Kingswinford Junction & Moor Street Sidings

THE RAILWAY REINSTATEMENT ASSOCIATION

Looking north from Pensnett Road bridge to the footbridge. Note the John Lloyd Tennis Centre to the left of the alignment

From the same point looking up Brackleymore Road at the top of the cul-de-sac is an alleyway through to Pensnett Bridge

 

The other side of the bridge can be found the former station entrance now fenced off

The Oxford, Worcester & Wolverhampton Railway

Kingswinford Junction and Moor Lane Sidings

 

This is the junction where the Wolverhampton and Kingswinford Railway left the OWWR, see our W&KR page. Of note is that Network Rail might be assumed to still hold out hopes that the Womborne Branch could be reopened to Pensnett as a freight line or they would have disposed of the asset. The 2013 track map publication showing the alignment still in NR hands and yard leased to DB Shenker, the rail freight moving company.

 

The signal box met a somewhat ignominious end, being burnt down by vandals 14 November 2001, eventually replaced by a ground frame. Now the site houses the electronics to operate the junction from the West Midlands signaling centre Saltley.

Taken from the foot bridge immediately south of the junction this picture shows how busy both the lines and indeed the yard were in the 1950's. Picture by kind permission of Paul Dorney, all rights reserved

Taken from within the yard in the mid 1980's this picture shows the still busy Moor Street yard looking back at the footbridge from which pictures in the previous sections were taken

In this picture of a Class 45 'Peak' in Moor Lane Yard, taken from high up in the overlooking flats, the single track remnant of the Wombourne line can be seen in the background with the remaining platform of Brockmoor Halt hidden behing the buildings and under the tree.

Moor Street Bridge

Taken from Moor Lane bridge facing south thwe two loop sidings can be seenclearly despite the grass and saplings begining to take hold even though the site has only been mothballed for a short time

Considerabe new housing built right next to goods yard that would benefit from a reintroduction of a passenger serve on the alignment

Take from Moor Lane bridge looking north onto the site of the former Brierley Hill Station which was situated just to the fore of the distant road bridge

The road entrance to the yard with road bridge over the site Brockmoor Halt on the motnballed 'Wombourne Line' in the far distance

Brierley Hill

 

Opened in 1858. British Rail closed the station pre-Beeching in 1962. Two railways/routes served the station - originally the Oxford, Worcester and Wolverhampton Railway and the South Staffordshire Railway, which later became the Great Western Railway and London, Midland and Scottish Railway (through amalgamation of the London and North Western Railway) respectively.

 

The station's pedestrian entrance from Station Road is still in existence, though it has long been blocked off by a fence.

 

Today, Goods trains still use the track where the station once stood, on their way to the nearby Round Oak Steel Terminal.

 

1953 OS map showing the extent of the sidings at the time, the Wombourne frieght line diverging and the site of Brierley Hill Station not far north of the yard, making it very close to Brettell Lane

The former footbridge and station at Brierley Hill. Sadly no remaining reference points are descernable to indicate which direction the photographer was facing

 

Looking through the bridge and up Station Road Brierley Hill. The station was to the south of the bridge left as we look at it in this picture

Site of the station today, just south of the Station Road bridge, left in this 2016 picture

Modern OS style map showing the position of the former station in the context of the considerable increase in housing in the locality that would all benefit from a reinstatement of passenger services

Taken from the opposite platform we see a passenger train sat at the platform

PENSNETT ROAD BRIDGE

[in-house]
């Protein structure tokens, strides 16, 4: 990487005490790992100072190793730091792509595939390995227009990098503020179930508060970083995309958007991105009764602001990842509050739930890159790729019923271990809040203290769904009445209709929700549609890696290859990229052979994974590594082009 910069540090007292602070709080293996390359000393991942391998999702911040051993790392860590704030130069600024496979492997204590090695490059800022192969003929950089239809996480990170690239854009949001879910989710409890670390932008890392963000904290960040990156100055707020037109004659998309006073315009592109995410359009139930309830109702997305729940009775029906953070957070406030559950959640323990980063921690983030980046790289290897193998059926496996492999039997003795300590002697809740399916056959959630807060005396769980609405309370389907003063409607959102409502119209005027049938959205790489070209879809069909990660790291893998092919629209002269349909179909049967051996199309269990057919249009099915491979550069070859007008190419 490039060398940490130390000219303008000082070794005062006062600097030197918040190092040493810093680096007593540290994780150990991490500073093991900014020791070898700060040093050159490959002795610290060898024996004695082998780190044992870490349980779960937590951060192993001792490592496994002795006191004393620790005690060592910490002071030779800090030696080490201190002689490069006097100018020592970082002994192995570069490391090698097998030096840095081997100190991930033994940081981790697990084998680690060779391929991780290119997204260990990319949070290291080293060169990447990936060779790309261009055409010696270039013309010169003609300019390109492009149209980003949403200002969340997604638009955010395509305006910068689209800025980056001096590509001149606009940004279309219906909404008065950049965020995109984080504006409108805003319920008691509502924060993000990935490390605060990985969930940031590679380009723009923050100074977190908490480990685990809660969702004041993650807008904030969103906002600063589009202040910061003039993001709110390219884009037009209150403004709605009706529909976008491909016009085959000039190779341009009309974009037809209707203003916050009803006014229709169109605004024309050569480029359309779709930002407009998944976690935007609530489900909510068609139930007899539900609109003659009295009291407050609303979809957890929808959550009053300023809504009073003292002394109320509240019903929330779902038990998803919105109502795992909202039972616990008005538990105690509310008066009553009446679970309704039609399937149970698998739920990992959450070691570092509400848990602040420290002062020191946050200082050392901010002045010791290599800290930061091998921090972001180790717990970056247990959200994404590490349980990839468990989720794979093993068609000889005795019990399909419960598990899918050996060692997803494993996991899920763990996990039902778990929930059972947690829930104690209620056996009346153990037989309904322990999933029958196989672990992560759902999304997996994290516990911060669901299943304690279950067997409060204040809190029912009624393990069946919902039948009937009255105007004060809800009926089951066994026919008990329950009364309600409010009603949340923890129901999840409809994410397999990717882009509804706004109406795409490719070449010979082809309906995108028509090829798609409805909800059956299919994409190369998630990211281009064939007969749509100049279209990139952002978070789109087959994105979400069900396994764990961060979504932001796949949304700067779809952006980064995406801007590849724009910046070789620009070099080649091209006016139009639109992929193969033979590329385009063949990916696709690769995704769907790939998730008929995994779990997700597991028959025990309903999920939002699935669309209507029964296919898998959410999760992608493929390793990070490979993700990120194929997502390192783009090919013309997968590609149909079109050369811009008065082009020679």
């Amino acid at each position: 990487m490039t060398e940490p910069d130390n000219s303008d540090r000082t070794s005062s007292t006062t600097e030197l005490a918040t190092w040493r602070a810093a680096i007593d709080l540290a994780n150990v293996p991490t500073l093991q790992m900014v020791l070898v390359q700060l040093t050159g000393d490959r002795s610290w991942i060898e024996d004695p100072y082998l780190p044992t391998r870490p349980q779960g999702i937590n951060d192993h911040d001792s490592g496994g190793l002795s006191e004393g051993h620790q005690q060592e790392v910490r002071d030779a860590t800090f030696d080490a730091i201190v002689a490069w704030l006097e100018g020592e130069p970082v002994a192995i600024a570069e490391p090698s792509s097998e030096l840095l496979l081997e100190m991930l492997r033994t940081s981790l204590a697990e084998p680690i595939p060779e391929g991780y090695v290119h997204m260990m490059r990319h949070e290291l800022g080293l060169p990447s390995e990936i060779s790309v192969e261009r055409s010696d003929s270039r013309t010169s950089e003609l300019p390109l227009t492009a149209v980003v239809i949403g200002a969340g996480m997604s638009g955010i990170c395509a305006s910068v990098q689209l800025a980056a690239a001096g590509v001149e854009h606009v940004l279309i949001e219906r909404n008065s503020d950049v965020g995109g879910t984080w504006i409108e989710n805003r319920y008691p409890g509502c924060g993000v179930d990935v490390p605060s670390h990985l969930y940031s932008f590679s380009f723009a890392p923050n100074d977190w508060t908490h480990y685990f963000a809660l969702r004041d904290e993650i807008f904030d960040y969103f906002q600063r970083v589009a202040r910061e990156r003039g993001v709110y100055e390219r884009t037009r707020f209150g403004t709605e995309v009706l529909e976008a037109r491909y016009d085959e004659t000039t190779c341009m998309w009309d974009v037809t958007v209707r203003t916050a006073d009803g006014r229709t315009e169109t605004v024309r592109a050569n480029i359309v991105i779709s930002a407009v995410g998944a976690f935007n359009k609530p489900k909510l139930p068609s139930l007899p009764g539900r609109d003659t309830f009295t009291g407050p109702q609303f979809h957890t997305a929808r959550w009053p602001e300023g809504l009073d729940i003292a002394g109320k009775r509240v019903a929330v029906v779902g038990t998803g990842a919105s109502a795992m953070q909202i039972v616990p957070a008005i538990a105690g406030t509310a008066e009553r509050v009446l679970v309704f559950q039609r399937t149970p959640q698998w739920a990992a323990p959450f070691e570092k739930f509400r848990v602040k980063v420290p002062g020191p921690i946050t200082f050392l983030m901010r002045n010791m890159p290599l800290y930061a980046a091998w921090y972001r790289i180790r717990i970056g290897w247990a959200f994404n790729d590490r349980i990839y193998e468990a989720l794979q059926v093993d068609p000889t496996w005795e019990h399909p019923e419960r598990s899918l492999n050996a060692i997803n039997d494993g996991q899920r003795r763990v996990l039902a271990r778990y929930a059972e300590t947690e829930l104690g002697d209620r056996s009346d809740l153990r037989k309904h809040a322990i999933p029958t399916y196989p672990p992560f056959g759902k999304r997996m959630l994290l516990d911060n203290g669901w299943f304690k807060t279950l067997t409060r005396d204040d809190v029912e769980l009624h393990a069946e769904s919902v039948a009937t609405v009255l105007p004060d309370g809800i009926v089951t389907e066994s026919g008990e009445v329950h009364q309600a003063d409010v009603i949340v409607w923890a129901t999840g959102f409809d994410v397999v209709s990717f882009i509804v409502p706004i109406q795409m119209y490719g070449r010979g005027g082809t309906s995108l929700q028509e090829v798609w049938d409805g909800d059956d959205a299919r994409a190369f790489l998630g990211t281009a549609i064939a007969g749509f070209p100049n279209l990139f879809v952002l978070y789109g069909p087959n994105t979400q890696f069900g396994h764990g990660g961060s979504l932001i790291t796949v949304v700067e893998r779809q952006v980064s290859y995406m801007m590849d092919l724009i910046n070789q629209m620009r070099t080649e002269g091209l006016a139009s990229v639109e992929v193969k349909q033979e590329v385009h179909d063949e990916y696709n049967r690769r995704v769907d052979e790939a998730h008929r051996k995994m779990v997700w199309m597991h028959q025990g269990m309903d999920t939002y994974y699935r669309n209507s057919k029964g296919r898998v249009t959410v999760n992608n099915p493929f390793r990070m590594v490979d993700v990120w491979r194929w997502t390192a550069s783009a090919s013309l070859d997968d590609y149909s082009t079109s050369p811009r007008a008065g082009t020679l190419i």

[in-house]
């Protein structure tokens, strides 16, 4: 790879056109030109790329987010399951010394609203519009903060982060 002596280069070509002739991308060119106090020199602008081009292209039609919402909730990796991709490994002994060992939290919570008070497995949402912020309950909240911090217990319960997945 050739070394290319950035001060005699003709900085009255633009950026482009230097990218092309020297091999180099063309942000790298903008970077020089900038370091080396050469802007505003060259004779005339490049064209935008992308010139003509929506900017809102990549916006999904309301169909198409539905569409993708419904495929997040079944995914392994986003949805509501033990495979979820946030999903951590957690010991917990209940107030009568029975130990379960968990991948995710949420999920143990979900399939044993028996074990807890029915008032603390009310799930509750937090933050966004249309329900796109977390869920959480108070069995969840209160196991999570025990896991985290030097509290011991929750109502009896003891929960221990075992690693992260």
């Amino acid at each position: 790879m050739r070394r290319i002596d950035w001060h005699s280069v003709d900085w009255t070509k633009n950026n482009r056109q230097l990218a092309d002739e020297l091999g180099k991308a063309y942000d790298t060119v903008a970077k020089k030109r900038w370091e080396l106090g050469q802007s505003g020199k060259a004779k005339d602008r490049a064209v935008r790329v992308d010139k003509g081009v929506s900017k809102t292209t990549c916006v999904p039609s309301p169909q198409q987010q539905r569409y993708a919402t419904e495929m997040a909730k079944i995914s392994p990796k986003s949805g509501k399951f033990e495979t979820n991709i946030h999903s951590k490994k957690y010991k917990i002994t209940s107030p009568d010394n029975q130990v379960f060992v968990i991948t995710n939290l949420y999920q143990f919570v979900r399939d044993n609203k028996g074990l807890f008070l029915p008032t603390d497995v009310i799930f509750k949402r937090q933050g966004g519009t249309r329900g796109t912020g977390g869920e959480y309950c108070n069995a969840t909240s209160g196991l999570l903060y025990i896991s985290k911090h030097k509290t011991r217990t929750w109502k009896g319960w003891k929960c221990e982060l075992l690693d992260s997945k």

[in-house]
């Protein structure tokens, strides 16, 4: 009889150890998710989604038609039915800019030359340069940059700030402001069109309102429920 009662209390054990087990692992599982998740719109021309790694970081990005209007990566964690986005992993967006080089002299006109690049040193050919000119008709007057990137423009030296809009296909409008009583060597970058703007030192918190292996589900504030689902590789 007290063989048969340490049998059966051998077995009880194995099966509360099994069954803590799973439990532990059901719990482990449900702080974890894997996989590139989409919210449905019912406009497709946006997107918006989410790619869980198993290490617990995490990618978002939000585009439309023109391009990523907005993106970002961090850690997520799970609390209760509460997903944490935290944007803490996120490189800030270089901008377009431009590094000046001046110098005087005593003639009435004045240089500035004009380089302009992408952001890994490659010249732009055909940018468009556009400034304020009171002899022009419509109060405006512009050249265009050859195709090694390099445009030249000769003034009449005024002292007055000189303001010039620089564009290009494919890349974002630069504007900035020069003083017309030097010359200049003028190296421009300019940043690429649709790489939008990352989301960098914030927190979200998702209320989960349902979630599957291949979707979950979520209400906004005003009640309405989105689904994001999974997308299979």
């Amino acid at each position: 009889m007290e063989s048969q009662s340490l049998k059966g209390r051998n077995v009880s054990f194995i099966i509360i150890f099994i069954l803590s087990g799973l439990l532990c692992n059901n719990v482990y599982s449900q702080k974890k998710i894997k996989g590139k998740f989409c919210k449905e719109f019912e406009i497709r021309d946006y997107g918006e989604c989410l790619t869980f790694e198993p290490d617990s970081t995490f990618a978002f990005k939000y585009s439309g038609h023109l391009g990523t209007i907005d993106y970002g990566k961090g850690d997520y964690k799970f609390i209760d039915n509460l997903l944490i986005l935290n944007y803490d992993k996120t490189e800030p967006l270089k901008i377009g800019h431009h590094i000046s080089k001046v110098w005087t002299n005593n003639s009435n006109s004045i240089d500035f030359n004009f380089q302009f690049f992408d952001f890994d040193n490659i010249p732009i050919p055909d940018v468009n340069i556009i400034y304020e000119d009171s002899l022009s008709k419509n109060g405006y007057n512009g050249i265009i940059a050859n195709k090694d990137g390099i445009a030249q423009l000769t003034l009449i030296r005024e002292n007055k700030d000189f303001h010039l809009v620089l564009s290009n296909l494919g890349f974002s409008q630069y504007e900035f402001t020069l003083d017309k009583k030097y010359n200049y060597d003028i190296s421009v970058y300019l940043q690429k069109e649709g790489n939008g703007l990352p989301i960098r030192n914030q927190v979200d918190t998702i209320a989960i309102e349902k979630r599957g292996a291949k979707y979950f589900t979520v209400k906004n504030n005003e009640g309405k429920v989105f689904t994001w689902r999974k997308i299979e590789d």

Situated at the junction of Pensnett Road, High Street, John's Road and Bank Street, it is approximately halfway between the former stations of Brierley Hill and Round Oak. Today the huge John Lloyd Tennis Centre sits atop the embankment on the north side of Pensnett Road.

Looking south from Pensnett Road Bridge, Brettell Lane Station would have been just out of sight around the curve. The housing is the top end of

ROUND OAK

 

Opened in 1852 to serve the town of Brierley Hill. Two railways/routes served the station - originally the Oxford, Worcester and Wolverhampton Railway and the South Staffordshire Railway, which later became the Great Western Railway and London, Midland and Scottish Railway (through amalgamation of the London and North Western Railway) respectively.

 

In 1858 a coupling broke on an excursion train at the station and the rear portion rolled back down the gradient from Round Oak railway station towards Brettell Lane where it collided with another train (which was actually part of the same excursion, the train already having been safely divided once due to its extreme length!) 14 passengers were killed and 50 more injured.

 

British Railways closed the station pre-Beeching in 1962 and plans for a freight use were abandoned at the same time. Goods trains continue to pass the site for a few hundreds yards northwards, to Round Oak Steel Terminal.

 

 

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Original road facing entrance which research has yet to identify its pisition in relation to today's topography

Southbound train entering the station under the remaining road bridge

The station site in 2015 mature tress now growing on the former platforms

2015 view of the alignment. The partially obscured blue building in the background being the Round Oak Steel site

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Taken from the end of the southbound platform looking back through the station at the ramp up to the road. The building high on the road is today the pub

Although north of the road bridge this link takes interested viewers to a youtube video of the final shutting out of the signal box

2012 Will Jarman artists impression of how a new 'Waterside' station could look the other side of the road bridge directly underneath the Travel Lodge Motel

Harts Hill

 

Opened in 1895 by a GWR keen to invest in what was perceived to be the lucrative passenger area of the Black Country, intended to serve the communities between Brierley Hill and Dudley. It closed, like many smaller passenger stations, in 1916 due to the First World War, but was consequently never re-opened when the passengers failed to materialise.